Cavernous angiomas belong to a group of intracranial vascular malformations that are developmental malformations of the vascular bed. These congenital abnormal vascular connections frequently enlarge over time. The lesions can occur on a familial basis. Patients may be asymptomatic, although they often present with headaches, seizures, or small parenchymal hemorrhages.
In most patients, cavernous angiomas are solitary and asymptomatic. In recent times, increasing MRI has detected several such asymptomatic cases and has prompted a study into the genetics and natural history of this condition.
It is now known that cavernous angiomas have a genetic basis. Familial forms of cavernous angiomas are associated with a set of genes called CCM genes (cerebral cavernous angioma). This is a case report describing the phenotypic expression of a familial form of cavernous angioma.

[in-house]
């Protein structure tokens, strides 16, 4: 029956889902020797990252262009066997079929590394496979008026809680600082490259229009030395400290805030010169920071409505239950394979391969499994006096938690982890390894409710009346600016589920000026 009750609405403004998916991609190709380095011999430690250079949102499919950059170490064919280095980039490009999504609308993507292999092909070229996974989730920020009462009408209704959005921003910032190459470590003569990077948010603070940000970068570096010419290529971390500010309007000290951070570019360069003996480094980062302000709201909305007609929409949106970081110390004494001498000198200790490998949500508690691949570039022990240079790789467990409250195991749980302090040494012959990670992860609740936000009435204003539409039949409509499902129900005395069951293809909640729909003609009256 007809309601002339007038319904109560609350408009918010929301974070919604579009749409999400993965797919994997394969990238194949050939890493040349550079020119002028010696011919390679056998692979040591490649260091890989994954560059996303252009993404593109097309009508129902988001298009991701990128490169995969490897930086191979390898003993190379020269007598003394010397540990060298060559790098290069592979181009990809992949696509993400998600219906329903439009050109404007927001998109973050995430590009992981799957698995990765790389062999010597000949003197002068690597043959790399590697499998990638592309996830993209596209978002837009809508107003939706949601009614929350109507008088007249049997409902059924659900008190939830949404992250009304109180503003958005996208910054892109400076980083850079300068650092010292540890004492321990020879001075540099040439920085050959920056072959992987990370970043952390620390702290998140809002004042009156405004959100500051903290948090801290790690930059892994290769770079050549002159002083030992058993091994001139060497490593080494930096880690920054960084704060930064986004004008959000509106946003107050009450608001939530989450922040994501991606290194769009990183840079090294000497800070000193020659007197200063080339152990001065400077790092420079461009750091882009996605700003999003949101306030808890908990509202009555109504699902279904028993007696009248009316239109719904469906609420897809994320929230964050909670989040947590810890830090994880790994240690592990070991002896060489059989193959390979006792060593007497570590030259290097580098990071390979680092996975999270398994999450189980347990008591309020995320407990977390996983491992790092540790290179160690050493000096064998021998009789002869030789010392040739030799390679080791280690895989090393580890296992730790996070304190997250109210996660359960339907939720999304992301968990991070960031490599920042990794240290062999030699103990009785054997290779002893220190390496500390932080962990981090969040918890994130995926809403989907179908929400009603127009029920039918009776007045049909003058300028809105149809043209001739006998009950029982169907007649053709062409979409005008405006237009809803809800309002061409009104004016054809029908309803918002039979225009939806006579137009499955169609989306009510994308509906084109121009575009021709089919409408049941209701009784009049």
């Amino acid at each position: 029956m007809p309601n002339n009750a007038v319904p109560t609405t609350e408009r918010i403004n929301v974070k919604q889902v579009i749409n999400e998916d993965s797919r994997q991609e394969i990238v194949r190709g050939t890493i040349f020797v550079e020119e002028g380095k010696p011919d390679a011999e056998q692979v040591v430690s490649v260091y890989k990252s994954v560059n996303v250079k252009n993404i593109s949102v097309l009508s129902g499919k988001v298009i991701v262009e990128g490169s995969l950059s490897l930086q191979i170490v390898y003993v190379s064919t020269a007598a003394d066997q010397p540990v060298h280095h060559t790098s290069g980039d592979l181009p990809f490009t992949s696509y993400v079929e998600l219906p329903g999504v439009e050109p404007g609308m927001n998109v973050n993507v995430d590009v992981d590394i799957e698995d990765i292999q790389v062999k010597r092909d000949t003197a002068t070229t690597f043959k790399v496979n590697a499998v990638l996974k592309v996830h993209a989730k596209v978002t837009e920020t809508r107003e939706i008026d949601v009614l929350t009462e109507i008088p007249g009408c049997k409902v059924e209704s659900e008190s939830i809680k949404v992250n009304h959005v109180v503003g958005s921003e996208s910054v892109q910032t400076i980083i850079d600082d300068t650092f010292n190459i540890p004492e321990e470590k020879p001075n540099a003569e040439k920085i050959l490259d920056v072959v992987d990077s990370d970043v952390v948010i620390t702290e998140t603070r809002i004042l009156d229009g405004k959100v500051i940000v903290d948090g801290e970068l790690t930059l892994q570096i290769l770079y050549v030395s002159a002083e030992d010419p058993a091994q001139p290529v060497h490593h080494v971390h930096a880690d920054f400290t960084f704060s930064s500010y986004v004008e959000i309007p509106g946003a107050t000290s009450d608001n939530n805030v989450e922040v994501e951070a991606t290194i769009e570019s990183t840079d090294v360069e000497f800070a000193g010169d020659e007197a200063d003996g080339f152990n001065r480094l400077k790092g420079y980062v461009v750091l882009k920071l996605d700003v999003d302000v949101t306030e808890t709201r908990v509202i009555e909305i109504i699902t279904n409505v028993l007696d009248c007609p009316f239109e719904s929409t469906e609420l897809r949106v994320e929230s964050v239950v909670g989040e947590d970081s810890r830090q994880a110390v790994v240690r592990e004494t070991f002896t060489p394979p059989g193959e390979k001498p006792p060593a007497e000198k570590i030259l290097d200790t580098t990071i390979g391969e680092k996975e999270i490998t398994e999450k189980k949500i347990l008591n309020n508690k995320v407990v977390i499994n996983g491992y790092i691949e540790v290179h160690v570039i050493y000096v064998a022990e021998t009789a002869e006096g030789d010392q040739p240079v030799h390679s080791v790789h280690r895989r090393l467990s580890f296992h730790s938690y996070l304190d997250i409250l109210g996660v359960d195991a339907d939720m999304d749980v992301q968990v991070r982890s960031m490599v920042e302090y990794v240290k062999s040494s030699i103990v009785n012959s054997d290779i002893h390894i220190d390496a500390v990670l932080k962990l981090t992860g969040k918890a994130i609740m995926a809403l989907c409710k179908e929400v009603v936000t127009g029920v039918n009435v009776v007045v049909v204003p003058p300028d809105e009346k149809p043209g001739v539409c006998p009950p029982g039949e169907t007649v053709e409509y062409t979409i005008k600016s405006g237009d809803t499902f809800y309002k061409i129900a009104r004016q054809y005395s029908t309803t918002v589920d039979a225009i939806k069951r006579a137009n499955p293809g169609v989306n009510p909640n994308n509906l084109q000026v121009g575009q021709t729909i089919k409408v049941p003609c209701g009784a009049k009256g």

A 54-year-old man was referred for an MRI of the brain with complaints of headache and seizures. A cranial CT scan revealed few hyperdense lesions. A subsequent cranial MRI scan revealed several lesions with features representing cavernous angiomas.
The patient was offered counseling and was treated conservatively. Genetic testing was not possible due to the high prohibitive cost. However, screening of the family members by MRI was recommended.
Cranial MRI of the immediate family members was performed. Four brothers of the patient and his mother were found to have multiple cavernous angiomas. The father, youngest brother, and his younger sister were found not to have any such lesion. Both children of the patient were also found to be free of these lesions. Incidentally, a meningioma was found in the father of the patient.
Cavernous angiomas are typically discrete multilobulated lesions that contain hemorrhage in various stages of evolution. Because they are lobulated and dark red to blue, the lesions grossly resemble small mulberries. They are said to be vascular hamartomas made up of endothelium lined sinusoids not sepertated by neural tissue. Several theories have been proposed to explain their pathogenesis, however, none has proven to be wholly accurate.